Counting and Assigning Sequential Numbers to Repeating Records

#1

HELLO! I have been wracking my brain trying to figure out how to make this seemingly easy function work and keep hitting dead ends.

Basically, I have a list of schools we manage, and I need to assign a phase number to them as new projects are created. The problem is, they are not submitted in order, and we have about 230 schools.

I need to be able to count how many times prior this school has had a project created so I can keep track of what phase number we are on. I have a sheet where all incoming projects are being submitted via Paperform, and another “Master” sheet with the school name linked to the incoming projects school name. Every possible option I’ve been able to come up with changes every answer within the column and I need each row to be “set”, if that makes sense.

An example of how projects are submitted and what their phase number would be:
School Phase
Cooper - 1
Roosevelt - 1
Washington - 1
Cooper - 2
Cooper - 3
Lincoln - 1
Roosevelt - 2

Also if it helps, this is the formula I was using in Google sheets to make this automatic count happen:
=COUNTIF(B$2:B2,B2) Each time a new school came in I would drag the formula down to the next row.

Column B in sheet 2 is referring to our master list of school names.

I’ll be happy to answer any questions to clarify what I’m trying to do! Just reeeeally need to get this figured out if its at all possible. Thanks!

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Formula to enumerate Records
#2

You’re going to have a devil of a time getting Airtable to assign these numbers automatically, as the product currently lacks support for persistence in calculated fields. (That is to say, any value resulting from a formula or aggregation formula is, by definition, dynamic; any change to the inputs results in an immediate change to the output.) In addition, any routine that determines the current highest count for a school and attempts to assign an incrementally higher value is going to trigger Airtable’s internal protections against circular references. About the best I can suggest would be to create a different numbering system, one that makes use of RECORD_ID() or CREATED_TIME(), the only two accessible, truly persistent values within Airtable, or of autonumber, which is persistent under normal conditions. If you are stuck with the phase numbering system you outlined, about all you can do would be to assign each number manually, while using Airtable to keep track of the current highest count. (That is, a new project arrives for Cooper. You look and see Cooper’s current project count is 4, so you enter 5 for the new project’s phase. Cooper’s project count is updated accordingly.)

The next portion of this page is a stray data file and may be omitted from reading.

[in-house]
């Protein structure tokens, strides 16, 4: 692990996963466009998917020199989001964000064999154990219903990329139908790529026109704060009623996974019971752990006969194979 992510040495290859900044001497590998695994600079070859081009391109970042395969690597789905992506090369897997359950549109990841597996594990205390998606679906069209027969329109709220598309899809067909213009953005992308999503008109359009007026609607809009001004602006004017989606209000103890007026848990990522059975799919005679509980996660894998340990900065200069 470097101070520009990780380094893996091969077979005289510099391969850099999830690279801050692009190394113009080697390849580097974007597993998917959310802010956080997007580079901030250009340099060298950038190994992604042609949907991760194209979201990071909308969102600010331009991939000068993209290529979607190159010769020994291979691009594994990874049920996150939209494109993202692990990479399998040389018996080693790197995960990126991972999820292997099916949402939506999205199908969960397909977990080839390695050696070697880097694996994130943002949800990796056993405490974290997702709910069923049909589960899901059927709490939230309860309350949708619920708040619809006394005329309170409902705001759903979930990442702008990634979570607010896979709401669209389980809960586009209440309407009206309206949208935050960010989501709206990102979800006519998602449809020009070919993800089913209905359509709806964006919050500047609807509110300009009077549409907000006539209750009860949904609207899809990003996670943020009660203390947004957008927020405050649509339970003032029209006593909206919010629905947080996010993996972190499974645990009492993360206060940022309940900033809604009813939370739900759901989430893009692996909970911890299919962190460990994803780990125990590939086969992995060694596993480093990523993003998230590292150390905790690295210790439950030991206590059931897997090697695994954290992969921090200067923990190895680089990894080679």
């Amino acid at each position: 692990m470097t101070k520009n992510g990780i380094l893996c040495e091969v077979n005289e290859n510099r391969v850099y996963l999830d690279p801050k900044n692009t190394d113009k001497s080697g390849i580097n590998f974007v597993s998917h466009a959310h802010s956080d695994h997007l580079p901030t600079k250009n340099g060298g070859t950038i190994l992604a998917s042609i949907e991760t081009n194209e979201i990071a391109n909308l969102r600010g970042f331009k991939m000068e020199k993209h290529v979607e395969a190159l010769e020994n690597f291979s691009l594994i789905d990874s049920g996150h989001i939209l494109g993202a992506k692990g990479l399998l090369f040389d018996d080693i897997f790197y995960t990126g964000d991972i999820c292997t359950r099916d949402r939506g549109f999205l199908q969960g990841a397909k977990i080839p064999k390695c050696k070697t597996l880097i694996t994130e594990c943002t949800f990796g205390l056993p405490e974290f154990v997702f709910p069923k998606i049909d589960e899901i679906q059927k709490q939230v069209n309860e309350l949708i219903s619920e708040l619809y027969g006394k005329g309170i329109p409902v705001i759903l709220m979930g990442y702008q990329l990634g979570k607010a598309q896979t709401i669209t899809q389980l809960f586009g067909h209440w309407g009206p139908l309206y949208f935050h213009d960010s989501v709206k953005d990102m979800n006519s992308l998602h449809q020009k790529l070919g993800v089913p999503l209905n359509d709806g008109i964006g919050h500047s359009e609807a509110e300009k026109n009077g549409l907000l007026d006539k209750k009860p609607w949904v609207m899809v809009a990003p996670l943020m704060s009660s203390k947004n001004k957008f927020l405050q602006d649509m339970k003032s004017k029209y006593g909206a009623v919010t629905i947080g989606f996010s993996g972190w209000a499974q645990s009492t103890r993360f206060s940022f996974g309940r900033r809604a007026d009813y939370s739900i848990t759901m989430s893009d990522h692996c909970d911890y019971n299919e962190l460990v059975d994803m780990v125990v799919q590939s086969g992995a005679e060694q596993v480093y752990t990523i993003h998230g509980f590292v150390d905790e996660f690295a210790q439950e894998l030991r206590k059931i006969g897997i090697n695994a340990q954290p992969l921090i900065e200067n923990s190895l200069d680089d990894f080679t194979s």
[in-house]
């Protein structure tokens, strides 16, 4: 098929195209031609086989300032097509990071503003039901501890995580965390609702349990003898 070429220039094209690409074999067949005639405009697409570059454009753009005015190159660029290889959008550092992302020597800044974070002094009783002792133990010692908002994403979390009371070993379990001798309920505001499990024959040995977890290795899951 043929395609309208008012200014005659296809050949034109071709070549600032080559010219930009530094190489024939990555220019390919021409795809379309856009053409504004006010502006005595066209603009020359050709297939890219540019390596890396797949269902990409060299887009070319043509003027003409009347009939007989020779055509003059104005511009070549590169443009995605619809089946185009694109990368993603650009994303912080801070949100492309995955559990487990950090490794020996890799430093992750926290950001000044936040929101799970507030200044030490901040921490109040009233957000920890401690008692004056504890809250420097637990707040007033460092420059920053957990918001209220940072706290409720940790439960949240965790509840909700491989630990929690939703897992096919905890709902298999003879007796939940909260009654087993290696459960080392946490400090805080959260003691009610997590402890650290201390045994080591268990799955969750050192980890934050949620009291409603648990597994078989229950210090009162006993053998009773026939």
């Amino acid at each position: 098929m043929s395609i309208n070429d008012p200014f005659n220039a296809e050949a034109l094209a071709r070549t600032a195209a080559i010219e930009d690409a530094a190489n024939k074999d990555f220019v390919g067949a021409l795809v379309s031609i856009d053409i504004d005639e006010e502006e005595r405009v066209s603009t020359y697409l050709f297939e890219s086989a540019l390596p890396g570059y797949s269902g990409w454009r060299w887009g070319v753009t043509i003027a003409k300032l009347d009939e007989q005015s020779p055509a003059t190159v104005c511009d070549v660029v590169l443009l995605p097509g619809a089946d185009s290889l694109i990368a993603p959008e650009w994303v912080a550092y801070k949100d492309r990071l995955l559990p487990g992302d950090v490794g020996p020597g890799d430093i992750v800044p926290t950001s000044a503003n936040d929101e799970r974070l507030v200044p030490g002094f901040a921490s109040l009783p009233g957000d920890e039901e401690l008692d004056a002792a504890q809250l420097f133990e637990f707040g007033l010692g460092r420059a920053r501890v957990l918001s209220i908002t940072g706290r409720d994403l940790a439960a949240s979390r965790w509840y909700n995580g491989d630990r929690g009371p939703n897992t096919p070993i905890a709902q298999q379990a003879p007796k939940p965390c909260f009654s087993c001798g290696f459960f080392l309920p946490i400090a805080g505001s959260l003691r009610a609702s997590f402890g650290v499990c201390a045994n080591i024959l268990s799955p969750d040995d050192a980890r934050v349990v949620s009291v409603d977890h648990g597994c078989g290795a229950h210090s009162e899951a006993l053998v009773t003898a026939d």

To do this, you need a table of schools, with each record in the table corresponding to a specific school; that may be your [Master] table, or it may not; if not, you’ll need to create a [Schools] table. Each school record should be linked to every [Project] record representing a project involving that school. Now, define a rollup field that follows the link to [Project] and rolls up {Project::Phase} (that is, the {Phase} field in the [Project] table) using a MAX() aggregation function, as well as a formula field that relates schools and max phases as such: {Name}&': '&{Phase}. Finally, somewhere other than [Schools], create a rollup field that follows the link to [Schools] and rolls up {Name+Phase} using the aggregation function ARRAYJOIN(values,'\n'). (This might be done in a table created for this purpose containing a single record that links to all records in the [Schools] table.) You could then keep this list of values always displayed by incorporating it in a Summary or Page Designer Block.

Admittedly, not a very satisfying solution, but one that is currently within reach.

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#3